Rail: You give so much of yourself and become so involved in your performances that at times you’ve hurt and challenged your body unintentionally. What is your purpose for this near hyper-energy, or is it just a natural part of what you do?
Baird: I am still learning my limits and how to access/find those sweet spots of mindless control. Plus I have developed this two-microphone technique that requires a lot of precision, and if I lose focus even for a moment or exert too much energy I will club myself in the mouth.
My performances are definitely materializing as this “hyper-energy” right now, a total maximalist approach. I can conjecture that my impetus is some kind of response to the macrocosm, a defiant feminism, an overcompensation of some kind, some personal definition of exorcism and thought clearing—something akin to ecstatic ritual/dance. Some might even call it possession. But whatever you want to call it, it’s just another tool in my attempts to be immediate and present in a live situation. Presence is everything to me. My performances could be interpreted as some kind of externalized reaction to so many passive situations in life, where we are half in, half out. I am a total control freak. I demand and desire all of my audience’s attention. I am not sure if that makes me an egoist or incredibly generous.
Rail: Who are some of your influences?
Baird: I have been inspired by so much over the years it is hard to contain. In terms of voice work, such titans as Yoko Ono, Diamanda Galas, Joan La Barbara, Catherine Ribeiro. In terms of performance, Nina Simone, Art Ensemble of Chicago, Don Cherry. In terms of focus, Eliane Radigue, Pauline Oliveros, Maryanne Amacher. In terms of vision, Kraftwerk, Henry Flynt, The Slits, Tony Conrad, Sun Ra, Moondog. In terms of noise, Keiji Haino, the Boredoms, The Haters, plus music from elsewhere, like the flute music of New Guinea and the music/vocal stylings of the Burundi. We could go on...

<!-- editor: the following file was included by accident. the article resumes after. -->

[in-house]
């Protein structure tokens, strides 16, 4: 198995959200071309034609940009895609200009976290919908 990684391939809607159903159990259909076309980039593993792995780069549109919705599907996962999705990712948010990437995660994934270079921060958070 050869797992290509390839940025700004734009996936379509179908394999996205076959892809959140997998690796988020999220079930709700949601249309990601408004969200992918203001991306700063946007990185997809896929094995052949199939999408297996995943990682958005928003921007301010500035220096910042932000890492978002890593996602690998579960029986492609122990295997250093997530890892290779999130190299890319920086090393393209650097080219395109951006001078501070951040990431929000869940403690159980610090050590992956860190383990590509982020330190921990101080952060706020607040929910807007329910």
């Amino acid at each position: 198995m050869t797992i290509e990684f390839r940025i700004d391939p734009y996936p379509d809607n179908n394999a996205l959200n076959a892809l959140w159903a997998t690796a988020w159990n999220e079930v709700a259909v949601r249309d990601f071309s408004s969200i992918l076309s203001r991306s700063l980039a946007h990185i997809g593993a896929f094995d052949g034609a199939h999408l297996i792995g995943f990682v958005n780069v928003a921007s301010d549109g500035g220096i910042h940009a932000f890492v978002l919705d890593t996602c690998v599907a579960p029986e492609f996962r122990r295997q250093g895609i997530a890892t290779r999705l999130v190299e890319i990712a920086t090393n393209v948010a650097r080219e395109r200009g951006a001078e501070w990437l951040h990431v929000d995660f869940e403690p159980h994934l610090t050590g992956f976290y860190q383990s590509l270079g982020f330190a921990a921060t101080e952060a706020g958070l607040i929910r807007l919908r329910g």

Rail: Describe as best you can what it is you do and set out to accomplish.
Baird: Experimentation and failure are my biggest inspirations. Allowing myself to fail allows me to take risks that allow me to push boundaries or try things out that may or may not work. For my solo stuff I work hard in the practice space to create the containers in which I can perform in. With improvisation (by myself or with others) it is a basic trust that I or we can communicate something.My practice revolves around my obsession with this idea of balance between precision and unrestraint.
Rail: What is the objective of your series Pineapple Reality? It is certainly one of the most comfortable situations I have ever gigged in or listened to.
Baird: When I lived in Madison I was trying to set up a show for a friend and was struggling to find the right venue when it all of a sudden occurred to me, why the fuck did I not host this musician at my living space, then a house with a spacious common room. So I did and it ended up being such a positive experience.
After years of touring and playing shows, I know what a touring musician appreciates. And while of course formal venues have their place (stellar sound systems, broader draw, etc.) they also can be cold, bland, and sterile. So I was determined to create an antidote to that. I wanted to provide a warm, communal personal space that was not about meeting costs or paying employees but instead completely artist and community focused. It is a gift to my community. When I moved to NYC I was lucky enough to also move into a space with my girlfriend Camilla Padgitt-Coles where I could continue to do this. Our series happens four times a year, seasonally, and I curate it with an intergenerational emphasis.
Rail: What are your aesthetic goals and ideals?
Baird: My aesthetic goals are to remain true to myself yet constantly challenge. To interrogate systems and question authority, to spit out what I receive but also to transform what I gorge into something that helps not only myself but hopefully others to create new passageways of thinking, feeling, being.
Rail: What are your plans for future?
Baird: I will be releasing a record through the Brooklyn based label RVNG Intl this fall and will be touring extensively in the fall and early 2020 in support of it. Along with the voice and acoustic instruments, this record features more electronics than any record I have ever released. The album in many ways revolves around some expanded, very personal definition of “breathwork,” both real and simulated throughout the album. It is an aggressively physical album.
Outside of that, I am seeking further commissions for more extensive works and want to keep exploring improvisation further. I want to create sound installations and play within them.
Rail: Thanks Ka. So, folks keep those ears peeled. Don’t let the listening ever stop.